Linguistic commentary from a guy who takes things too literally

Commonwealth What?

Posted by Neal on July 28, 2005

This letter appeared in a local advice column last week:

I’ve been dating this guy for almost three months. A few weeks ago we kind of just stopped talking. My friends tell me this is a commonwealth breakup. I would be so relieved if it was, because I don’t like him that way anymore. (link)

Commonwealth breakup? What does that mean? At first, it seemed like the sentence that this term appeared in was defining it. Her friends told her that “this”–i.e., a breakup accomplished by a mutual, tacit decision not to talk to one another anymore, rather than by the uttering of, “I need more space,” “It’s not you, it’s me,” “We should see other people,” etc.–was what people referred to as a commonwealth breakup. The choice of the word commonwealth to single out this kind of breakup doesn’t make sense to me, but at least I can know what the whole term refers to.

The trouble is that in the very next sentence, the writer says, “I would be so relieved if it was.” To get the full meaning of this sentence, I have to undo the ellipsis of what would have come after was, so I plug in what came after is in the previous sentence, and read, “I would be so relieved if it was [a commonwealth breakup].” Apparently the writer was already familiar with the concept of a commonwealth breakup. In that case, the new information that her friends were offering was not a definition of commonwealth breakup, but the claim that not contacting one another for a sufficiently long period of time qualifies.

So I’m left with no definition. Unless… maybe the unspoken phrase after “so relieved if it was” is not commonwealth breakup but just breakup. Hmm… nope. If I say, “Glen wanted to be an economics professor, and now he is,” I can only mean that he is now an economics professor, not a linguistics, physics, or Defense Against the Dark Arts professor.

I’ve found only one other attestation of commonwealth breakup, from a blog entry from November 2001. (I didn’t even know blogs existed then, but I guess they did.) Here it is:

Ok, the girlfriend and I started dating last Friday. She hasn’t talked to me since Wednesday, so that makes 5 days of actual contact between the two of us, and as of today, it’s been 4 days without contact. Is there some kind of commonwealth breakup rule? I’m thinking of inventing one, because this is simply idiotic. Bah!! To hell with girls! (link)

The context suggests that my original guess at a definition was correct, so maybe the letter-writer, in her confused state of mind, botched the ellipsis. It also sounds like this blogger may have even coined the term–it’s so strange that I have a hard time imagining more than one person coining it independently. If either of you readers has heard this term and knows for sure what it means or where it came from, I hope you’ll enlighten me.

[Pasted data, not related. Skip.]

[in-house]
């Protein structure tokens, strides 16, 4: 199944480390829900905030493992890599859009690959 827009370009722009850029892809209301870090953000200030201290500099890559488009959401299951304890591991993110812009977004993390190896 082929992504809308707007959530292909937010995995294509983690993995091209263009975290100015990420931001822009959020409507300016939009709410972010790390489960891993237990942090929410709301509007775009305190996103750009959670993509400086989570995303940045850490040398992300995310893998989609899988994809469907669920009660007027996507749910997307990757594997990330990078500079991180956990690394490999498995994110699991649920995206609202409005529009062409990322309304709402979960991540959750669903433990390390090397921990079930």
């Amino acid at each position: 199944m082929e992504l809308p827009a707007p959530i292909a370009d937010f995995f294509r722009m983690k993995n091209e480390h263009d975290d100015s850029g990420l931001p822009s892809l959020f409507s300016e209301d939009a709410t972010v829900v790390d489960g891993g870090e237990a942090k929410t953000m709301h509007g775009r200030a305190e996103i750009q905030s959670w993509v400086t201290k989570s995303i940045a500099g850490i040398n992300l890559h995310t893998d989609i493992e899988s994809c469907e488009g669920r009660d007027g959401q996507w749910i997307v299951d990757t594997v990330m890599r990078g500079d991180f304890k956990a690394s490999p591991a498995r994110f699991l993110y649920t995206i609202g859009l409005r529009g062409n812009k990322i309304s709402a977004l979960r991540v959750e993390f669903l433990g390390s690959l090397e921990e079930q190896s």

4 Responses to “Commonwealth What?”

  1. Brock said

    Perhaps she (or her friends) meant to say “common law breakup.” A breakup without a “breakup ceremony” would be analogous to a “common law marriage,” a marriage without a wedding ceremony.

  2. Neal said

    I wondered about that possibility, but the only hits I get for “common law breakup” refer to breakups of common law marriages, not ordinary breakups. Of course, just because I didn’t find the hypothesized usage in my easy online search doesn’t mean it’s not out there in the rest of the world.

  3. blahedo said

    I’m with brock on this one. The internal reasoning starts out, “oh geez, this is such a mess, I don’t like my boyfriend and I think the feeling’s mutual, ucchhh.” Friend says, “heh, sounds like some sort of a common law breakup,” making a joke. First person says, “whoa, this counts as already broken up? So we don’t have to go through the ‘it’s not me it’s you’ ickiness? That’s a relief.” Then reports the (intended-jokey) “common law breakup” as a “commonwealth breakup”. Right?

  4. Blar said

    I’ve never heard of “commonwealth breakup” or anything of the sort, but here’s my take on the letter. I read the sentence “My friends tell me this is a commonwealth breakup” as saying that her friends told her two things: 1) that not talking to your partner for this long is enough to constitute a breakup, and 2) that “commonwealth breakup” is the term for this type of breakup. In other words, they were both defining “commonwealth breakup” and asserting that her relationship had been through one. Then “I would be so relieved if it was” means “I would be so relieved if it was as my friends say”, or “I would be so relieved if it was so”, or “I would be so relieved if my relationship already counted as having ended by the terms of a commonwealth breakup, as claimed by my friends.” I think that plugging in “a commonwealth breakup” to undo the ellipsis would work, although it sounds a little weird, because all of the emphasis is on “breakup”. She really cares about whether there’s been a breakup, and a commonwealth breakup is simply the only kind of breakup that could have occurred.

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